Friday, 17 April 2009

Closing Down

With news of radio station closures becoming increasingly common, it is perhaps no surprise that a government-commissioned review of the UK commercial local radio sector reaches some pretty gloomy conclusions.

The review by former GMG Radio chief John Myers, says that over fifty stations could as yet go out of business unless there is a radical overhaul of the way UK radio is regulated.
Much of what Myers has proposed reflects what commercial radio chiefs have been saying for years - that radio firms with a network of local stations should be able to syndicate more programming, base local shows at centralised regional studios, and make quicker changes in music and programming formats to respond to the market. He also says rules governing the merger of local radio companies, especially with other local media firms (eg newspapers) should be relaxed.

Outdated - box ticking
Myers says the current "box ticking approach" to local station obligations is "outdated" and that a "local impact" test should be used rather than basing opinions on the localness of a radio station on logistical matters. For those that fear such a change in regulation would further delocalise local stations which already often operate under national brands and take a lot of national programming from London, Myers says that local radio stations will maintain their 'localness' for commercial reasons, more so than ever in fact, because it's a local profile and local programmes that give these stations a USP against the plethora of new competing music and audio services available via digital TV networks and online.

Myers writes:
"If local radio were to 'de-localise' its broadcast content, it would simply fade into a sea of similar radio stations that offer no particular USP to their audiences".
He does, however, suggest that regulation should remain to force local stations to include regular local news bulletins.
Stressing the need for immediate action on the government's part, Myers says that the local radio industry is suffering terribly because of the advertising recession, and in the shadow of new competition for the advertiser's pound.

Small stations will perish
Even with the radical regulation changes he proposes, Myers warns that tens of local stations, especially those serving a population of less than 700,000, could go out of business in the next year. To help in that regard, he suggested letting adjacent lower population radio stations to merge their licenses, so that locality commitments would apply to the combined region, rather than both localities, reducing overall costs.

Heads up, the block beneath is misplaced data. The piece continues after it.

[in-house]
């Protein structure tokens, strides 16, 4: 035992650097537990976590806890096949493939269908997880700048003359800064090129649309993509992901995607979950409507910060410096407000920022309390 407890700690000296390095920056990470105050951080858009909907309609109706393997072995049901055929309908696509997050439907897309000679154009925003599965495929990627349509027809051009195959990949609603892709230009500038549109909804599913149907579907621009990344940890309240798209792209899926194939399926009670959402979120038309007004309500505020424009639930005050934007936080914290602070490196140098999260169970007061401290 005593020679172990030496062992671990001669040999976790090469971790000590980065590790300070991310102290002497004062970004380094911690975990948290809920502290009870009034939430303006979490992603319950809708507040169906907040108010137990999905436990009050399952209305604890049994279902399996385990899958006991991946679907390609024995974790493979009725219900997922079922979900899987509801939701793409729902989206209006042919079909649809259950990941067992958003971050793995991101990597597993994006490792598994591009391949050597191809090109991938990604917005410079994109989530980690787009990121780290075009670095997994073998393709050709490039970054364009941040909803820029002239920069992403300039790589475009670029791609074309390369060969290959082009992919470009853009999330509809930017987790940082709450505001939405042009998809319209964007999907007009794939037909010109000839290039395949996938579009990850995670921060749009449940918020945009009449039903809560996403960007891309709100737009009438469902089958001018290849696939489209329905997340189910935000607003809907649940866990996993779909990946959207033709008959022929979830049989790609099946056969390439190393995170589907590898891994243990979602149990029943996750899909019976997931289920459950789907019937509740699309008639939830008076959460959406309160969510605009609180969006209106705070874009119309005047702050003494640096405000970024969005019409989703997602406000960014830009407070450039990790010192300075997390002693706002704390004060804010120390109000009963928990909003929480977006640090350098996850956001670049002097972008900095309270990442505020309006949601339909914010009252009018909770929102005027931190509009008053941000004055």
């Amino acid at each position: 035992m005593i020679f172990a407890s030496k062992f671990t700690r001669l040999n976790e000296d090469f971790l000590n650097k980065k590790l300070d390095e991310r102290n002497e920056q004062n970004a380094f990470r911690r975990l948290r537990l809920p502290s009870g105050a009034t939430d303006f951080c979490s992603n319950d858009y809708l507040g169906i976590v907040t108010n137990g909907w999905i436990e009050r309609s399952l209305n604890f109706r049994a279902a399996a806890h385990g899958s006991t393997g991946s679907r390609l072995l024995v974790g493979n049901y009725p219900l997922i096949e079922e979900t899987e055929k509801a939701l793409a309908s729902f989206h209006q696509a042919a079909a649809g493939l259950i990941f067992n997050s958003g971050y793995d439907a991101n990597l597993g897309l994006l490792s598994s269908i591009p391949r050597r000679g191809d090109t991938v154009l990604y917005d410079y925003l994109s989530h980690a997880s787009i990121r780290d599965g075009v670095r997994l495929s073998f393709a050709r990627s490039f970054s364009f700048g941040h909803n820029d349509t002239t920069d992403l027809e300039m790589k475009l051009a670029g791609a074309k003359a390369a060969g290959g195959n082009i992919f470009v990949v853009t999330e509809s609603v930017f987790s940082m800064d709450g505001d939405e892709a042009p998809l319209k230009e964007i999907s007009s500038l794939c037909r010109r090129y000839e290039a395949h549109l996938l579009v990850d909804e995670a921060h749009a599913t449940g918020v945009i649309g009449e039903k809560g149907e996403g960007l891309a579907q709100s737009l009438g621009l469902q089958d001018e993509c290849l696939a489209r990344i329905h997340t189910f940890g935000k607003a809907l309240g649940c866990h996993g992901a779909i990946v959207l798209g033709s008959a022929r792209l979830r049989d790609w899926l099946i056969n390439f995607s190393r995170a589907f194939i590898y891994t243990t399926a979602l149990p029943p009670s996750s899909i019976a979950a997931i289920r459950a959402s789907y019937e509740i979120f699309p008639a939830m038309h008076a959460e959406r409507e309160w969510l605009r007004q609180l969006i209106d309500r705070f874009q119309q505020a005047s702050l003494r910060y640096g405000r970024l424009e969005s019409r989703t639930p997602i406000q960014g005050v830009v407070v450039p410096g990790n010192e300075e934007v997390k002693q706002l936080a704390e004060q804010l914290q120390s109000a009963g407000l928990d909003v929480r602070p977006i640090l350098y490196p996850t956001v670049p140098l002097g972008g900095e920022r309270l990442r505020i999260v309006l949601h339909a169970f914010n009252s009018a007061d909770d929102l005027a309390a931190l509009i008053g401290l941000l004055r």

Those 'regional stations' who have less of a local remit already should be allowed to become quasi-national stations, which many already are, especially those that also broadcast on DAB nationally.

With regard to the relationship between the BBC and commercial radio, he recommends the Beeb make local news content available to their commercial rivals, and that the Beeb front most of the costs of future digital audio broadcasting roll-out.
Commercial broadcasters invested heavily in DAB in its early days, of course, seeing it as a way to expand their operations and launch new niche services. But with said new services proving somewhat unsuccessful commercially, the big players of commercial radio are in the process of all but bailing out of DAB completely.

Unsurprisingly, given that it was written by a former commercial radio chief and says what most other commercial radio execs have been saying for ages, commercial radio trade body RadioCentre welcomed the review. Calling the report "a visionary blueprint for the future of local radio", the body's CEO, Andrew Harrison, told reporters:
"Radio has committed to a very bright future in the digital age. This operational commitment must be supported by a new look regulatory framework that is in step with the realities of running modern media businesses. The replacement of outdated analogue regulation is a critical part of that reform.

The proposals set out in the Myers review bring some really visionary thinking, from an experienced radio practitioner, about how to operate and regulate great local services for listeners in the digital age. It is crucial that government and Ofcom now put the report's full proposals quickly into place".

Story credit CMU Network

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